CIA hacking air-gapped networks?
US Central Intelligence Agency – Brutal Kangaroo
A newly released dump of intel by WikiLeaks details how the CIA developed a way to hack an air-gapped network using a USB and some creative malware. Technically speaking, this is not in anyway new information. It has always been known that one could hack an air-gapped network using a USB so as to either:
- Steal intel on the USB or;
- Download some type of malware so as to infect the network promoting the network to send out the requested data should the malware detect any open internet connection.
How does it work you ask?
The software consists of four specific applications:
And Finally my personal favorite, Brutal Kangaroo.
Shattered Assurance is the server-side of the code that forms the basis of the attack system and infects the USB drives that are plugged into an infected computer with the Drifting Deadline malware.
Once an infected thumb drive is plugged into a target computer that is set up to autorun its contents and is using Windows 7 as an operating system and running .Net 4.5, Drifting Deadline deploys Shadow malware onto the system.
Shadow is a much older piece of code that has both client and server versions and it is highly configurable for specific targets.
The operator can set it up to collect system data of up to 10% of the system’s memory, watermark all data it collects, and store it on an encrypted partition on the infected computer’s hard drive.
Once the infection has been achieved, Shadow will look for other connected systems and infect those too. It can be set up to put the pilfered data onto any new thumb drives that are installed in the system, or send it as a burst if it detects an open internet connection.
The final app in Brutal Kangaroo was once called Broken Promise, which is a tool used to examine the stolen data easily and quickly. Taken together, the Brutal Kangaroo suite could be very useful for defeating air-gapped machines and is certainly more feasible than more esoteric methods.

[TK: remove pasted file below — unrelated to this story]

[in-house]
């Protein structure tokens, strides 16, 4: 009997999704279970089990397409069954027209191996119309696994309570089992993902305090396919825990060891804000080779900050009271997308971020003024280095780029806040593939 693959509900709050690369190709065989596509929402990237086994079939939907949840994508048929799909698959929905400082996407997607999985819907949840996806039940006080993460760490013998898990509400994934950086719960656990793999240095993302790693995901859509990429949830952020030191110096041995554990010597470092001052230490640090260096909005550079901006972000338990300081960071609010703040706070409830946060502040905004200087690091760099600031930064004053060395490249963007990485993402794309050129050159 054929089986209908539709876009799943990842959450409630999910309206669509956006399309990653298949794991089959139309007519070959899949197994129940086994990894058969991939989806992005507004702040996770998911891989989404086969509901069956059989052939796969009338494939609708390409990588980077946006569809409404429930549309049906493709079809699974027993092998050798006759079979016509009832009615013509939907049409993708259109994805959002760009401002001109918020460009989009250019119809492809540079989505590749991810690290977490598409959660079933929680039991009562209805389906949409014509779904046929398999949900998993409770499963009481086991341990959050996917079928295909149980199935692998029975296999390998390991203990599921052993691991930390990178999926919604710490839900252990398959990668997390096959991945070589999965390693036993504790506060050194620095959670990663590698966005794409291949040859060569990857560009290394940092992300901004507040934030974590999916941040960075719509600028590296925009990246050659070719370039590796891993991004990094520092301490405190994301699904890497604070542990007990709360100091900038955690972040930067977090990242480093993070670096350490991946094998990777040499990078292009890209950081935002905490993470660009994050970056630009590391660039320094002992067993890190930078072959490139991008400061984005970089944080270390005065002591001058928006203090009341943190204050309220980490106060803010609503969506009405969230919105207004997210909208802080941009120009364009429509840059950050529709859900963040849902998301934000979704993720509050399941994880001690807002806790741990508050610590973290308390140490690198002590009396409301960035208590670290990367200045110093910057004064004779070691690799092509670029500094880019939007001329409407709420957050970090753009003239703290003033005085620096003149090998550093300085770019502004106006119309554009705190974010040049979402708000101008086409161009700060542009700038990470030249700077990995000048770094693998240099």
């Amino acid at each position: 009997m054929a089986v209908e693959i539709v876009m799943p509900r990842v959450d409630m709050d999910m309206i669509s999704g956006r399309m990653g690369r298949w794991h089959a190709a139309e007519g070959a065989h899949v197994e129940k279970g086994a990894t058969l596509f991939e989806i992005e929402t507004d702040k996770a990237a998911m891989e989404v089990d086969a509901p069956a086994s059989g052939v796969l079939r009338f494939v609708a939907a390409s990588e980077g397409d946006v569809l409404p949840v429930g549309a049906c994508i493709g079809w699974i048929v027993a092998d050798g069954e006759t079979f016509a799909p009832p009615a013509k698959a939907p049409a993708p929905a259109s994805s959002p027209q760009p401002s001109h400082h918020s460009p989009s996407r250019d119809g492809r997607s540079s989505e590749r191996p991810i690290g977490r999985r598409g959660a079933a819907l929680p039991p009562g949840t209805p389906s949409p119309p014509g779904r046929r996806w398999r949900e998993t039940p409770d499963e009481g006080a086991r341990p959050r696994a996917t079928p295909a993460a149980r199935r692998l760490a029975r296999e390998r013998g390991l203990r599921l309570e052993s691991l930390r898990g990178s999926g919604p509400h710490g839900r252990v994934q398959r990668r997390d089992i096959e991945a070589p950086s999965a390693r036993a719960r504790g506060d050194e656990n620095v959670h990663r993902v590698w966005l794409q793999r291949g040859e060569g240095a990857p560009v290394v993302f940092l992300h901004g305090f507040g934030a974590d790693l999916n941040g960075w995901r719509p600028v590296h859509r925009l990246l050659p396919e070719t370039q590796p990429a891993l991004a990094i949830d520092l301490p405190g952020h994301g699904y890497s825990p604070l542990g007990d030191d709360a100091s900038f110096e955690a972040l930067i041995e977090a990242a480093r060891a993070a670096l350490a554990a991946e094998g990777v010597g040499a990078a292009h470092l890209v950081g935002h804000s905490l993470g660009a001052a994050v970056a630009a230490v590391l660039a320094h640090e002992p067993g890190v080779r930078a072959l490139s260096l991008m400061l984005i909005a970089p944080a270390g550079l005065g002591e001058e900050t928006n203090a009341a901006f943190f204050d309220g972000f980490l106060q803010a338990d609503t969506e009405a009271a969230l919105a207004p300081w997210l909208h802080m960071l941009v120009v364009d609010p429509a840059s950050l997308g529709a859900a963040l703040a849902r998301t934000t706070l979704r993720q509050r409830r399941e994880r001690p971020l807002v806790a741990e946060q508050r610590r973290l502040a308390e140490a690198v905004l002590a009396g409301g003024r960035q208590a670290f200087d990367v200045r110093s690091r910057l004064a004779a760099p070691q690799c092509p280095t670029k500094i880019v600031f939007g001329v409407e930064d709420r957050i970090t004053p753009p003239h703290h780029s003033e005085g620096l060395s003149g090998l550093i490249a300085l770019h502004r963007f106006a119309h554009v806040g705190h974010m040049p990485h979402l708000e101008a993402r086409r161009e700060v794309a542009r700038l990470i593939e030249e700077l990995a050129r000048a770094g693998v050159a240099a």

Or one can just get a job working for the NSA and walk out the door with data and intel. Take your pick right?
At any rate, this should not come as a huge surprise to anyone, you would expect the CIA an intelligence agency to have this sort of tool what does however surprise me is the vivid detail that WikiLeaks released about how the malware works, the data dump details just how each app works together in order to gain the needed or wanted access to intel.
I am all for transparency when it comes to our Governments, but at what point do we begin to question the amount of intel released to the public?
Some of the documentation released in the latest WikiLeaks dump could cause problems later down the road because it fell into the wrong hands and if someone modified one or all of the app’s capabilities making it a worldwide problem like for instance with WannaCry?
Sometimes in our effort to keep our Government’s honest, we manage to create more of a problem than we do good. Anything having to do with Cyber-Security, Cyber-Warefare, Malware and the like, being detailed and released to the world under the guise of keeping our Government’s in check, is simply not accomplishing those efforts.
Cristal M Clark